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Venetian workshop

"Crucifixion", first half of the 16th century. Embossed leather with traces of gilding on a wood core, cm 51 x 37.5

Study by prof. Zuleika Murat.                                                                                                                                                                                                                                                                                                                                                                                                                                                                                                                                                                This unique type of altarpiece, in all likelihood intended for private devotion, is characterized by the coexistence of two distinct figurative genres. It was so conceived from its outset. As argued by Zuleika Murat, whose study provides specific comparisons with artworks produced in Venice, the solemn theme of the Crucifixion is derived from an eminent byzantine model which was certainly invented in Costantinople, likely by a workshop active for the imperial court between 1050 and 1190. This is testified by a gilded silver paten presently housed in the Museum of the Treasure of the Cathedral in Halberstadt. In fact, it features an identical Crucifixion, whose shape and dimension are totally compatible with those of the piece presented here. The provenance of the Halberstadt paten from Costantinople is documented, and it dated back to August 16, 1205. The soldiers featured in three groups all around the Calvary scene reveal instead a more modern vivacity. They might have been derived from engravings such as the Conversion of St Paul by Francesco Salviati (1545), an extremely popular piece which was reproduced in many exemplars and was also copied is paintings.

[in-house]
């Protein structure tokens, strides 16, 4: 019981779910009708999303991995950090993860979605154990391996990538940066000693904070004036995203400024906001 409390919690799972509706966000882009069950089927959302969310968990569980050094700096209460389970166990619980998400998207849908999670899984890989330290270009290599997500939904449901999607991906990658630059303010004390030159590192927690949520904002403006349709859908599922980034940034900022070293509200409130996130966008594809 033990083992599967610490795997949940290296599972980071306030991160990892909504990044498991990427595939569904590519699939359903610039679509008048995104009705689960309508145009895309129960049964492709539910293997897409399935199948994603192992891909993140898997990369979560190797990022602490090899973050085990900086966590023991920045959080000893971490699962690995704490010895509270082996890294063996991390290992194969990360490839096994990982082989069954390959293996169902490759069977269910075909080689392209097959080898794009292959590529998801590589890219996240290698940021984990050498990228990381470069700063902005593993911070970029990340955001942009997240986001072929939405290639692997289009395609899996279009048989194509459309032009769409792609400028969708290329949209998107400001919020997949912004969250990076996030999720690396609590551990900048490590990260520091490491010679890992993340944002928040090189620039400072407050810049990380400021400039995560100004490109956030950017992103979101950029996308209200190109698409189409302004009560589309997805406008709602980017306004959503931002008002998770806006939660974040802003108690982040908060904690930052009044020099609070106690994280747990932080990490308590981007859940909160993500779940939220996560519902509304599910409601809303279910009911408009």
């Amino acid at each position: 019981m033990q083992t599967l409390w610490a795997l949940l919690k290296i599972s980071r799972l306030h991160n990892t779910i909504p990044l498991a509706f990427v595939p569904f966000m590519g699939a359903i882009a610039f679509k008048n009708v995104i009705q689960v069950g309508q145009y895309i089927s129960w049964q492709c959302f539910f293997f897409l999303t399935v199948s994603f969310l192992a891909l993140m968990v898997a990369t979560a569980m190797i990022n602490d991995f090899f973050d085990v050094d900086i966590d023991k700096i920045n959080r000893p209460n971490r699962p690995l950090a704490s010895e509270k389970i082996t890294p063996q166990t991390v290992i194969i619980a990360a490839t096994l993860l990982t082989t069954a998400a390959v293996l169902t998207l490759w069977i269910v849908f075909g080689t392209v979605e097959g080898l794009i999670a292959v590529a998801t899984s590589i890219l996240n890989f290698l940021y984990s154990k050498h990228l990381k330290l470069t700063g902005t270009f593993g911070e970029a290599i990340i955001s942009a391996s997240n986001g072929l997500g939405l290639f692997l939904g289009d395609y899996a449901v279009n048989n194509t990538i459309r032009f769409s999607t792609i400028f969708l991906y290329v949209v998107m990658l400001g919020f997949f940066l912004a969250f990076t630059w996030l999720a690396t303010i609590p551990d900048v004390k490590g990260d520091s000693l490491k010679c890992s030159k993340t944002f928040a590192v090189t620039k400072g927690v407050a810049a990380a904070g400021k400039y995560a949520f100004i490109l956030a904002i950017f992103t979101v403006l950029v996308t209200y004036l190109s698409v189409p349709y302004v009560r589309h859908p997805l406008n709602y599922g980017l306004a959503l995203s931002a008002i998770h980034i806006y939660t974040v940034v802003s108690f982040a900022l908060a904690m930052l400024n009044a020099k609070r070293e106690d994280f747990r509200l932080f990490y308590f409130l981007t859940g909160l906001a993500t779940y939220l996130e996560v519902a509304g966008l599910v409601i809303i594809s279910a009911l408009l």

Comparative literature: Z. Murat, Leather Manufacturing and Circulating models in the Middle Ages: from a Byzantine Patena in Halberstadt to a Veneto-Cretan Icon in Ljubljana, “Zbornik za umetnostno zgodovino”, N.S., XLVII, 2011, pp. 75-97; Z. Murat 2016, A Masterpiece by a Venetian Atelier. A Leather Liturgical Dish, Longari Arte Milano.